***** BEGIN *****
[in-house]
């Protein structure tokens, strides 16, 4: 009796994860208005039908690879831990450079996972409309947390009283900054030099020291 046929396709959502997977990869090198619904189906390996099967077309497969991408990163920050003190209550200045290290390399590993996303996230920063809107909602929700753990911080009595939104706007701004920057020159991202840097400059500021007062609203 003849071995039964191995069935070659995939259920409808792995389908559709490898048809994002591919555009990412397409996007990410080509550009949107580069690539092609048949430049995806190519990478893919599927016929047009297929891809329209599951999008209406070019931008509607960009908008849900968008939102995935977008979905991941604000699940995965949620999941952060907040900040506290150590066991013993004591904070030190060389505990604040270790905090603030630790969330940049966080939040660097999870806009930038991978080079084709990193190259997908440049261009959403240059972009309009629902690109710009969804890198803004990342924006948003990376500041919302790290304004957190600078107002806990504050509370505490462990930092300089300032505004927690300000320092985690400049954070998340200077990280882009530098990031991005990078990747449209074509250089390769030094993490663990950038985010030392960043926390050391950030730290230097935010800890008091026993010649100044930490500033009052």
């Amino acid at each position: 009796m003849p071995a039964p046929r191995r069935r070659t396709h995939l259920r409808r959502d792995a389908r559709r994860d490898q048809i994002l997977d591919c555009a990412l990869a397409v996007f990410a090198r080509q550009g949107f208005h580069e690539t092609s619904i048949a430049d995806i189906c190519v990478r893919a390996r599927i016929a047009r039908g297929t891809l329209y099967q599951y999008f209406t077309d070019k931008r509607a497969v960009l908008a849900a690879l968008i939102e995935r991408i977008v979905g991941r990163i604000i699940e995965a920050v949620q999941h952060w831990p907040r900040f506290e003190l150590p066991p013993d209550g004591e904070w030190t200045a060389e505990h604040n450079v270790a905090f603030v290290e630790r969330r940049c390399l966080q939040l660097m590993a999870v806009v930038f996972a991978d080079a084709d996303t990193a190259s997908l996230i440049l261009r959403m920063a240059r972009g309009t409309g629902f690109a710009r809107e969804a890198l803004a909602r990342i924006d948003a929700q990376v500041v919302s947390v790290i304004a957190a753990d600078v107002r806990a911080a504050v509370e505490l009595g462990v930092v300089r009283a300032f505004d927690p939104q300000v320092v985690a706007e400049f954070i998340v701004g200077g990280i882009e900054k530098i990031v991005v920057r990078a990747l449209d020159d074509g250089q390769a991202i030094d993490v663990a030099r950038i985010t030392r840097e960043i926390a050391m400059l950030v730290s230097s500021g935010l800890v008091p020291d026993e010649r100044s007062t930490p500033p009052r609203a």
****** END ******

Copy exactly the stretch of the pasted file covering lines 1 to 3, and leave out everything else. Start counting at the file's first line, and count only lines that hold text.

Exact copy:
[in-house]
């Protein structure tokens, strides 16, 4: 009796994860208005039908690879831990450079996972409309947390009283900054030099020291 046929396709959502997977990869090198619904189906390996099967077309497969991408990163920050003190209550200045290290390399590993996303996230920063809107909602929700753990911080009595939104706007701004920057020159991202840097400059500021007062609203 003849071995039964191995069935070659995939259920409808792995389908559709490898048809994002591919555009990412397409996007990410080509550009949107580069690539092609048949430049995806190519990478893919599927016929047009297929891809329209599951999008209406070019931008509607960009908008849900968008939102995935977008979905991941604000699940995965949620999941952060907040900040506290150590066991013993004591904070030190060389505990604040270790905090603030630790969330940049966080939040660097999870806009930038991978080079084709990193190259997908440049261009959403240059972009309009629902690109710009969804890198803004990342924006948003990376500041919302790290304004957190600078107002806990504050509370505490462990930092300089300032505004927690300000320092985690400049954070998340200077990280882009530098990031991005990078990747449209074509250089390769030094993490663990950038985010030392960043926390050391950030730290230097935010800890008091026993010649100044930490500033009052």
């Amino acid at each position: 009796m003849p071995a039964p046929r191995r069935r070659t396709h995939l259920r409808r959502d792995a389908r559709r994860d490898q048809i994002l997977d591919c555009a990412l990869a397409v996007f990410a090198r080509q550009g949107f208005h580069e690539t092609s619904i048949a430049d995806i189906c190519v990478r893919a390996r599927i016929a047009r039908g297929t891809l329209y099967q599951y999008f209406t077309d070019k931008r509607a497969v960009l908008a849900a690879l968008i939102e995935r991408i977008v979905g991941r990163i604000i699940e995965a920050v949620q999941h952060w831990p907040r900040f506290e003190l150590p066991p013993d209550g004591e904070w030190t200045a060389e505990h604040n450079v270790a905090f603030v290290e630790r969330r940049c390399l966080q939040l660097m590993a999870v806009v930038f996972a991978d080079a084709d996303t990193a190259s997908l996230i440049l261009r959403m920063a240059r972009g309009t409309g629902f690109a710009r809107e969804a890198l803004a909602r990342i924006d948003a929700q990376v500041v919302s947390v790290i304004a957190a753990d600078v107002r806990a911080a504050v509370e505490l009595g462990v930092v300089r009283a300032f505004d927690p939104q300000v320092v985690a706007e400049f954070i998340v701004g200077g990280i882009e900054k530098i990031v991005v920057r990078a990747l449209d020159d074509g250089q390769a991202i030094d993490v663990a030099r950038i985010t030392r840097e960043i926390a050391m400059l950030v730290s230097s500021g935010l800890v008091p020291d026993e010649r100044s007062t930490p500033p009052r609203a």